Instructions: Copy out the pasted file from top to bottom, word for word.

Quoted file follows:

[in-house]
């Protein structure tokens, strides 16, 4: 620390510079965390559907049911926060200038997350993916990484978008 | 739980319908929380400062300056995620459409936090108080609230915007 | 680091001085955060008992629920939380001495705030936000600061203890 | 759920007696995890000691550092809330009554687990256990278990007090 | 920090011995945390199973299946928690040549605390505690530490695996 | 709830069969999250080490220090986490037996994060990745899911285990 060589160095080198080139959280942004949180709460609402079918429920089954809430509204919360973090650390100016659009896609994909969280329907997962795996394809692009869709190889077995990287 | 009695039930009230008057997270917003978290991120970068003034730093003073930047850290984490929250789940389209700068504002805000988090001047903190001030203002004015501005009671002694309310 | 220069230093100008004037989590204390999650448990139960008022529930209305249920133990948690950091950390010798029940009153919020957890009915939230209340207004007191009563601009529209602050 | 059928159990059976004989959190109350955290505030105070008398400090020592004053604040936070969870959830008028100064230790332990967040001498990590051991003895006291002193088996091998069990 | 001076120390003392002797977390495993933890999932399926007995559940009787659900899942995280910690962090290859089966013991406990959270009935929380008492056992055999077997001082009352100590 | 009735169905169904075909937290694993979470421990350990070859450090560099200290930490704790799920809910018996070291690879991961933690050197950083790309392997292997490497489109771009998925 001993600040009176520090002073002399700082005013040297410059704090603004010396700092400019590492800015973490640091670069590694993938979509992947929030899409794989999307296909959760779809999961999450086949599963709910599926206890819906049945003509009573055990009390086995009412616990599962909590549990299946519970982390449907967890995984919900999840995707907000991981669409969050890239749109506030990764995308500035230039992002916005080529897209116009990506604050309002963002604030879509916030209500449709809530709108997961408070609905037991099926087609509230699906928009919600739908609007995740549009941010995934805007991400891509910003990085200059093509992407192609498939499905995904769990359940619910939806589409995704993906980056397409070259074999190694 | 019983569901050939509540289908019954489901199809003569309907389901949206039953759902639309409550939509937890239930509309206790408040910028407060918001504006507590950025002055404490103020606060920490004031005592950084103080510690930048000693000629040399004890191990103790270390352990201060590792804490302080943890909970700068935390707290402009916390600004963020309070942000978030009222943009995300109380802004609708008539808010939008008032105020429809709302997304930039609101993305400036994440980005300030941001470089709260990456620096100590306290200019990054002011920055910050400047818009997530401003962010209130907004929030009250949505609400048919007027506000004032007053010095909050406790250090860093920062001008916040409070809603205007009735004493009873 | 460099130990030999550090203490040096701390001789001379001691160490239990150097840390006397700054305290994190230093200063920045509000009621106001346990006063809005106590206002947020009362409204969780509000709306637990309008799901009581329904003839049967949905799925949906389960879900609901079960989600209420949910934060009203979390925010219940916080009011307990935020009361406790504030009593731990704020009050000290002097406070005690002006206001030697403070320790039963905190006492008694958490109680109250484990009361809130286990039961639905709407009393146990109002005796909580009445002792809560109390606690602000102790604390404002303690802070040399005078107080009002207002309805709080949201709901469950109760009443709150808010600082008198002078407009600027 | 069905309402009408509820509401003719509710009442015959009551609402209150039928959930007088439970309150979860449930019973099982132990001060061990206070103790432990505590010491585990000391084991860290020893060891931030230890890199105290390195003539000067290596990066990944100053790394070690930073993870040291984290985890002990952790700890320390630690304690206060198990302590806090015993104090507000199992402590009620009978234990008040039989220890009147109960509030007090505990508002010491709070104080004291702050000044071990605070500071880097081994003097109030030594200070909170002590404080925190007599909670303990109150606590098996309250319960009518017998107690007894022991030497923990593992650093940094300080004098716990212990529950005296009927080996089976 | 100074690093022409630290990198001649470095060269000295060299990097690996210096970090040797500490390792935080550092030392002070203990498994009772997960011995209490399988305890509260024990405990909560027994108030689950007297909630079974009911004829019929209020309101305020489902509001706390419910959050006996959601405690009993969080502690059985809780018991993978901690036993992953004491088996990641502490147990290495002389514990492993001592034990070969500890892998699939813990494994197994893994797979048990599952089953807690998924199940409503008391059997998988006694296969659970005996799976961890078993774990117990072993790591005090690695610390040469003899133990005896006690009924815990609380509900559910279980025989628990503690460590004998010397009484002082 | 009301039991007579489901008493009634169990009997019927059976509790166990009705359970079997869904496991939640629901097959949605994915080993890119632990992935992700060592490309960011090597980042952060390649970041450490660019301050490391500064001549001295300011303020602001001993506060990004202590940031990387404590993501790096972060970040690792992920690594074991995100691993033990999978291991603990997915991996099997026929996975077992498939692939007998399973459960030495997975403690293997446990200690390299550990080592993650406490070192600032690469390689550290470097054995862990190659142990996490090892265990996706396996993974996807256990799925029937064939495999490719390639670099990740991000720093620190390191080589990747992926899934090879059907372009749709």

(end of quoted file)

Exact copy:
[in-house]
């Protein structure tokens, strides 16, 4: 620390510079965390559907049911926060200038997350993916990484978008 | 739980319908929380400062300056995620459409936090108080609230915007 | 680091001085955060008992629920939380001495705030936000600061203890 | 759920007696995890000691550092809330009554687990256990278990007090 | 920090011995945390199973299946928690040549605390505690530490695996 | 709830069969999250080490220090986490037996994060990745899911285990 060589160095080198080139959280942004949180709460609402079918429920089954809430509204919360973090650390100016659009896609994909969280329907997962795996394809692009869709190889077995990287 | 009695039930009230008057997270917003978290991120970068003034730093003073930047850290984490929250789940389209700068504002805000988090001047903190001030203002004015501005009671002694309310 | 220069230093100008004037989590204390999650448990139960008022529930209305249920133990948690950091950390010798029940009153919020957890009915939230209340207004007191009563601009529209602050 | 059928159990059976004989959190109350955290505030105070008398400090020592004053604040936070969870959830008028100064230790332990967040001498990590051991003895006291002193088996091998069990 | 001076120390003392002797977390495993933890999932399926007995559940009787659900899942995280910690962090290859089966013991406990959270009935929380008492056992055999077997001082009352100590 | 009735169905169904075909937290694993979470421990350990070859450090560099200290930490704790799920809910018996070291690879991961933690050197950083790309392997292997490497489109771009998925 001993600040009176520090002073002399700082005013040297410059704090603004010396700092400019590492800015973490640091670069590694993938979509992947929030899409794989999307296909959760779809999961999450086949599963709910599926206890819906049945003509009573055990009390086995009412616990599962909590549990299946519970982390449907967890995984919900999840995707907000991981669409969050890239749109506030990764995308500035230039992002916005080529897209116009990506604050309002963002604030879509916030209500449709809530709108997961408070609905037991099926087609509230699906928009919600739908609007995740549009941010995934805007991400891509910003990085200059093509992407192609498939499905995904769990359940619910939806589409995704993906980056397409070259074999190694 | 019983569901050939509540289908019954489901199809003569309907389901949206039953759902639309409550939509937890239930509309206790408040910028407060918001504006507590950025002055404490103020606060920490004031005592950084103080510690930048000693000629040399004890191990103790270390352990201060590792804490302080943890909970700068935390707290402009916390600004963020309070942000978030009222943009995300109380802004609708008539808010939008008032105020429809709302997304930039609101993305400036994440980005300030941001470089709260990456620096100590306290200019990054002011920055910050400047818009997530401003962010209130907004929030009250949505609400048919007027506000004032007053010095909050406790250090860093920062001008916040409070809603205007009735004493009873 | 460099130990030999550090203490040096701390001789001379001691160490239990150097840390006397700054305290994190230093200063920045509000009621106001346990006063809005106590206002947020009362409204969780509000709306637990309008799901009581329904003839049967949905799925949906389960879900609901079960989600209420949910934060009203979390925010219940916080009011307990935020009361406790504030009593731990704020009050000290002097406070005690002006206001030697403070320790039963905190006492008694958490109680109250484990009361809130286990039961639905709407009393146990109002005796909580009445002792809560109390606690602000102790604390404002303690802070040399005078107080009002207002309805709080949201709901469950109760009443709150808010600082008198002078407009600027 | 069905309402009408509820509401003719509710009442015959009551609402209150039928959930007088439970309150979860449930019973099982132990001060061990206070103790432990505590010491585990000391084991860290020893060891931030230890890199105290390195003539000067290596990066990944100053790394070690930073993870040291984290985890002990952790700890320390630690304690206060198990302590806090015993104090507000199992402590009620009978234990008040039989220890009147109960509030007090505990508002010491709070104080004291702050000044071990605070500071880097081994003097109030030594200070909170002590404080925190007599909670303990109150606590098996309250319960009518017998107690007894022991030497923990593992650093940094300080004098716990212990529950005296009927080996089976 | 100074690093022409630290990198001649470095060269000295060299990097690996210096970090040797500490390792935080550092030392002070203990498994009772997960011995209490399988305890509260024990405990909560027994108030689950007297909630079974009911004829019929209020309101305020489902509001706390419910959050006996959601405690009993969080502690059985809780018991993978901690036993992953004491088996990641502490147990290495002389514990492993001592034990070969500890892998699939813990494994197994893994797979048990599952089953807690998924199940409503008391059997998988006694296969659970005996799976961890078993774990117990072993790591005090690695610390040469003899133990005896006690009924815990609380509900559910279980025989628990503690460590004998010397009484002082 | 009301039991007579489901008493009634169990009997019927059976509790166990009705359970079997869904496991939640629901097959949605994915080993890119632990992935992700060592490309960011090597980042952060390649970041450490660019301050490391500064001549001295300011303020602001001993506060990004202590940031990387404590993501790096972060970040690792992920690594074991995100691993033990999978291991603990997915991996099997026929996975077992498939692939007998399973459960030495997975403690293997446990200690390299550990080592993650406490070192600032690469390689550290470097054995862990190659142990996490090892265990996706396996993974996807256990799925029937064939495999490719390639670099990740991000720093620190390191080589990747992926899934090879059907372009749709």